Drink up, boys, drink up and don't worry, if we finish this bottle we'll go down and buy another one. Of course, it won't be the same as the one we've got now, but it'll still be better than nothing. Ah, what a shame they don't make Los Suicidas mezcal anymore, what a shame that time pases, don't you think? what a shame that we die, and get old, and everything good goes galloping away from us.
I discovered at an early age that I was - shall we be kind and say different? It's a better, more general word than the other one... I got sick... It was the feeling that the great, deadly pointing forefinger of society was pointing at me - and the great voice of millions chanting, "Shame. Shame. Shame." It's society's way of dealing with someone different.
I discovered at an early age that I was - shall we be kina and say different? It's a better, more general word than the other one... I got sick... It was the feeling that the great, deadly pointing forefinger of society was pointing at me - and the great voice of millions chanting, "Shame. Shame. Shame." It's society's way of dealing with someone different.
Knowing what I do now, I think about shame and worthiness in this way: 'It's the album, not the picture.' If you imagine opening up a photo album, and many of the pages are full eight-by-ten photos of shaming events, you'll close that album and walk away thinking, Shame defines that story. If, on the other hand, you open that album and see a few small photos of shame experiences, but each one is surrounded by pictures of worthiness, hope, struggle, resilience, courage, failure, success, and vulnerability, the shame experience are only a part of a larger story. They don't define the album.
And nothing inspires as much shame as being a parent. Children confront us with our paradoxes and hypocrisies, and we are exposed. You need to find an answer for every why "" Why do we do this? Why don't we do that? "" and often there isn't a good one. So you say, simply, because. Or you tell a story that you know isn't true. And whether or not your face reddens, you blush. The shame of parenthood "" which is a good shame "" is that we want our children to be more whole than we are, to have satisfactory answers.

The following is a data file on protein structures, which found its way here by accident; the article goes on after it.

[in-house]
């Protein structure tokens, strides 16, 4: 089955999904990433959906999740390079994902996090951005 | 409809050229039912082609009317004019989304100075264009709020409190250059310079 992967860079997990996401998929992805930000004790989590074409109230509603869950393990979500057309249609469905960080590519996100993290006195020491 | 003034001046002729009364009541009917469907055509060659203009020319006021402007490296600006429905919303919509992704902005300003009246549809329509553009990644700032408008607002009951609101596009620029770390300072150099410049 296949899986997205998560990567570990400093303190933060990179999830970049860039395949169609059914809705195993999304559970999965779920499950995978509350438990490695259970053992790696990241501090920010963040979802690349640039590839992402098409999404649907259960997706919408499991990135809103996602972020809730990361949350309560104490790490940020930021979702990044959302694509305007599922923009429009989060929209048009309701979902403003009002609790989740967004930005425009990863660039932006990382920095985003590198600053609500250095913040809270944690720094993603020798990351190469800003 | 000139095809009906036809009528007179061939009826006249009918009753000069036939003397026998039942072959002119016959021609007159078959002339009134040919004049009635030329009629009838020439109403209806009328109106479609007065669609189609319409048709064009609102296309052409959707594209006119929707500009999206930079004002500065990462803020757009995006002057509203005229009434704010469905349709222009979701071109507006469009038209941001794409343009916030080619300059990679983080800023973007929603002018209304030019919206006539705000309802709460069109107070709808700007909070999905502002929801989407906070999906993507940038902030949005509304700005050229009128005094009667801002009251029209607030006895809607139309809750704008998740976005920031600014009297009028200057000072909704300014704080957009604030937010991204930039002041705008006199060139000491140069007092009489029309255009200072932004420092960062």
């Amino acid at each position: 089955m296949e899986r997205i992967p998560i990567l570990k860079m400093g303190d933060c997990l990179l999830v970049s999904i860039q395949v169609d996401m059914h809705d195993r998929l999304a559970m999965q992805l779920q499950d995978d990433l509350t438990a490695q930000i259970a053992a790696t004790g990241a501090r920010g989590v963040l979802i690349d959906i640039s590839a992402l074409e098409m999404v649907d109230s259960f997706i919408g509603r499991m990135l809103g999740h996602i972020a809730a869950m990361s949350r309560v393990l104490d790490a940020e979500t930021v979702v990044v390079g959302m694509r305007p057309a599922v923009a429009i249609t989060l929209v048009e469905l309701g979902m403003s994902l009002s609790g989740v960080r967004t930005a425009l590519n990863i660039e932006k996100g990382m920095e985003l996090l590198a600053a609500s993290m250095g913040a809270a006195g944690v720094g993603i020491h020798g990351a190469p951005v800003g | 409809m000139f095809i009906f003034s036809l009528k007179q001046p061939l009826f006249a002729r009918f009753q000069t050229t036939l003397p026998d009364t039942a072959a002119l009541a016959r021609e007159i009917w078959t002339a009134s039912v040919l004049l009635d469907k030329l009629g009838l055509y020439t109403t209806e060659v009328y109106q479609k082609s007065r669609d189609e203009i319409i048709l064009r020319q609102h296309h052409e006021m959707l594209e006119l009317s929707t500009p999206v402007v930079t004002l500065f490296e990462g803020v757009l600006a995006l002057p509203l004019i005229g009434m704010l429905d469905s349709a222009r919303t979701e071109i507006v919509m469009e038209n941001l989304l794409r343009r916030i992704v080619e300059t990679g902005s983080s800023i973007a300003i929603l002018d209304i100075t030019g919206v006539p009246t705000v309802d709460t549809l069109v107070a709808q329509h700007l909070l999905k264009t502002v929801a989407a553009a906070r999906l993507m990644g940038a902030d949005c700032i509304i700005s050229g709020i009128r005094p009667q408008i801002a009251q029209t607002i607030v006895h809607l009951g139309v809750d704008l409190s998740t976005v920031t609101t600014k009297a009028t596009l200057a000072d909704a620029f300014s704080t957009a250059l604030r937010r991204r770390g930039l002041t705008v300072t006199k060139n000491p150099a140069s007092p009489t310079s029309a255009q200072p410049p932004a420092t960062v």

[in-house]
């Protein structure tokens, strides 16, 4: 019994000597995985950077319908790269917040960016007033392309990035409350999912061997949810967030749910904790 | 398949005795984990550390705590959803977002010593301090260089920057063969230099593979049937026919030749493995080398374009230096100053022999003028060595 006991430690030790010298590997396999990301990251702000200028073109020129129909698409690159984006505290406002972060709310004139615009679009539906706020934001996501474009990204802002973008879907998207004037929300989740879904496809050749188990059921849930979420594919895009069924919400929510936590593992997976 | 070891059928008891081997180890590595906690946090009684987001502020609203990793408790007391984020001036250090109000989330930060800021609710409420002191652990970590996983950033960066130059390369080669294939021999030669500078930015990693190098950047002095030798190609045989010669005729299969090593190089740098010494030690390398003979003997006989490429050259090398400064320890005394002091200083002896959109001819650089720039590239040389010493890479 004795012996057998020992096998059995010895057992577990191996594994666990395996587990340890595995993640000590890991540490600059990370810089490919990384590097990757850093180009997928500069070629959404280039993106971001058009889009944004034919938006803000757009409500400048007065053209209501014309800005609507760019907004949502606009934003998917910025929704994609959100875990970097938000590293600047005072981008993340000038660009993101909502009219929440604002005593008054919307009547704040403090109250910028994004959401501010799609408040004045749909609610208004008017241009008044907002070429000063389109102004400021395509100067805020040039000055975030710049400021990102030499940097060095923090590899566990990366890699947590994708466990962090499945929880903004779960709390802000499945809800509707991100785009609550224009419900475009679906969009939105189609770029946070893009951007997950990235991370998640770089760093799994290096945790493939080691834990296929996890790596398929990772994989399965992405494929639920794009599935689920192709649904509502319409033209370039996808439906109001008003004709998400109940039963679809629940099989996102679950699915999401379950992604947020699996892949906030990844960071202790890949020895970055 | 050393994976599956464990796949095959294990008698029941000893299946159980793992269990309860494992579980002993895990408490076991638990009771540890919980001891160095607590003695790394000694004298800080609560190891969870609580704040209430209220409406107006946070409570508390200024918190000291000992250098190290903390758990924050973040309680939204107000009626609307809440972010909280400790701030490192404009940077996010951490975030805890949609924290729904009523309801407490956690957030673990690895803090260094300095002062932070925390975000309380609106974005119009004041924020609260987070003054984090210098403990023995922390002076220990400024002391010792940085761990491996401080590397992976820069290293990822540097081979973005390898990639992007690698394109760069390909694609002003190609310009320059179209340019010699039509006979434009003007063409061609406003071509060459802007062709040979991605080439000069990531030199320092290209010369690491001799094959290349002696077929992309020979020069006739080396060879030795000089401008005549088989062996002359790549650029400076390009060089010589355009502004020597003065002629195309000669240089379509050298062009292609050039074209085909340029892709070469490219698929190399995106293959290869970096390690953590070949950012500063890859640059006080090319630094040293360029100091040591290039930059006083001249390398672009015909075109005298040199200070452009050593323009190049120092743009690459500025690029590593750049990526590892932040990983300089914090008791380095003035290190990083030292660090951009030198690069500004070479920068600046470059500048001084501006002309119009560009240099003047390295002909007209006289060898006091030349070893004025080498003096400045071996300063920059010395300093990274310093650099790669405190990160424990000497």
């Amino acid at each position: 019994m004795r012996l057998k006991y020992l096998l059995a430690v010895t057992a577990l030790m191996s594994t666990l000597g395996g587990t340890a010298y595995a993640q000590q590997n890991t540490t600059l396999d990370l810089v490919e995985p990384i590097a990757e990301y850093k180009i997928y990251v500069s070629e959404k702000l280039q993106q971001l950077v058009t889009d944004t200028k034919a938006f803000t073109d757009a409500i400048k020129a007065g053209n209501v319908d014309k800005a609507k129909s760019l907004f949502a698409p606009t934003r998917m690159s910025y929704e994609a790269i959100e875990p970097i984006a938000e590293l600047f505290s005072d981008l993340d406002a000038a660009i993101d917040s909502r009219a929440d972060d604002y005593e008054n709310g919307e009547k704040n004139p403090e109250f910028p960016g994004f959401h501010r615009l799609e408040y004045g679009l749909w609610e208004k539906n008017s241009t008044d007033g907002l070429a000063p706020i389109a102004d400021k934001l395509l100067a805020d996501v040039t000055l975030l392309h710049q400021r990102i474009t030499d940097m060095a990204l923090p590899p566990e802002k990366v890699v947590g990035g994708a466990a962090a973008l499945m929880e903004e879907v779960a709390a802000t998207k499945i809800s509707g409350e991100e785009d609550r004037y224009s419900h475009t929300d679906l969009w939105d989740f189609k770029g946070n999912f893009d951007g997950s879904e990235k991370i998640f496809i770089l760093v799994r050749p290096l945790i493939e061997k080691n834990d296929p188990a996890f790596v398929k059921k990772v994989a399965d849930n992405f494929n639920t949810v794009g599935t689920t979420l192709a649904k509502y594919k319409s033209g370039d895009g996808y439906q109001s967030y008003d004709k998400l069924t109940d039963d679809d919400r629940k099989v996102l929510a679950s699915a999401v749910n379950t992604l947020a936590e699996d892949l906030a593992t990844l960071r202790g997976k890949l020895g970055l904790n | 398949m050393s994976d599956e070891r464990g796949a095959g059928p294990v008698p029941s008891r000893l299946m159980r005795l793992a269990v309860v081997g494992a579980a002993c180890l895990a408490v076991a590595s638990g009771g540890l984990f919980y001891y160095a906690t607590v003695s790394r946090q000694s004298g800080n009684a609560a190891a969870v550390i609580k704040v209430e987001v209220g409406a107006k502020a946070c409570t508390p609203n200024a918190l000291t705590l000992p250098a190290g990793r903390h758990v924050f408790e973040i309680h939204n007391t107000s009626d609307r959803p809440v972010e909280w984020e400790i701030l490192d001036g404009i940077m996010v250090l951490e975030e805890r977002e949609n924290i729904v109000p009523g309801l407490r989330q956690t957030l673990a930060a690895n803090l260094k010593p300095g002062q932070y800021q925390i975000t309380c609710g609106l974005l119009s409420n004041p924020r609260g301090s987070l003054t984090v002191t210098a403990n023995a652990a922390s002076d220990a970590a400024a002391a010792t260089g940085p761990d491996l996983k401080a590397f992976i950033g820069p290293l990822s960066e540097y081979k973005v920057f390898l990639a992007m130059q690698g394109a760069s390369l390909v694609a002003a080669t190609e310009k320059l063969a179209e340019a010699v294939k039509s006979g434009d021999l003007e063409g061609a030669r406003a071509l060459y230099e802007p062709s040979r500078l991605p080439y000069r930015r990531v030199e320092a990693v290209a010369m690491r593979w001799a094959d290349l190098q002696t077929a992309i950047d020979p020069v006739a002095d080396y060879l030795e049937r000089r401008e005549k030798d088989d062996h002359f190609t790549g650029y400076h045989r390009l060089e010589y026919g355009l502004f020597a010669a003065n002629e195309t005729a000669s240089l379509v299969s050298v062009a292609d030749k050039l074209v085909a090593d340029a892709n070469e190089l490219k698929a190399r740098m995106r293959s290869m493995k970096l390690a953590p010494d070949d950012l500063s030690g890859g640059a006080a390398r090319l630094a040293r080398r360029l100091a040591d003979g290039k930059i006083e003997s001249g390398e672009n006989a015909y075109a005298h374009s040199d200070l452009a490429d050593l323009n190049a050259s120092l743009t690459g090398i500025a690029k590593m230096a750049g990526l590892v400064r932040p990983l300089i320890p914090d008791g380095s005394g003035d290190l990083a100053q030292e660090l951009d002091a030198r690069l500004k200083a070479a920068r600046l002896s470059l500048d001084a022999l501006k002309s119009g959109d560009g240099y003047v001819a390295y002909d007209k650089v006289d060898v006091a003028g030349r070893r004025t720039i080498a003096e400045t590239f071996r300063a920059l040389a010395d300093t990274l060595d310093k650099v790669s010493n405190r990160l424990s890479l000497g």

Jonathan Safran Foer
The United States is primarily a guilt-based culture. The dominant method of social control in this country involves teaching people to feel guilt about not living up to personal expectations. Contrast this with shame-based cultures like Japan. As researchers Ying Wong and Jeanne Tsai explain in their paper, Cultural Models of Shame and Guilt, shame is 'associated with the fear of exposing one's defective self to others. Guilt, on the other hand, is associated with the fear of not living up to one's own standards.' In this formulation, guilt is based on failing to achieve personal ideals; shame is based on social exposure ["The Anti-Vaccine Movement Should Be Ridiculed, Because Shame Works, " Gizmodo, February 6, 2015].
I don't think I can give you an answer. Oh, I could give you Freudian reasons with fancy talk, and that would be right as far as it went. But what you want are the reasons for the reasons, and I'm not able to give you those. Not for the others, anyway. For myself? Guilt. Shame. Fear. Self-belittlement. I discovered at an early age that I was- shall we be kind and say different? It's a better, more general world than the other one. I indulged in certain practices that our society regards as shameful. And I got sick. It wasn't the practices, I don't think, it was the feeling that the great, deadly, pointing forefinger of society was pointing at me-and the great voice of millions chanting, 'Shame. Shame. Shame.' It's society's way of dealing with someone different.
The best definition I've heard is that guilt is about what you've done, shame is about who you are. If something's out of my control, I don't feel shame about it, because what could I have done? If you're guilty, you can at least try to atone for it or make it better or not do it again. If it's who you are, you can't do much about it except change yourself, and that's pretty hard.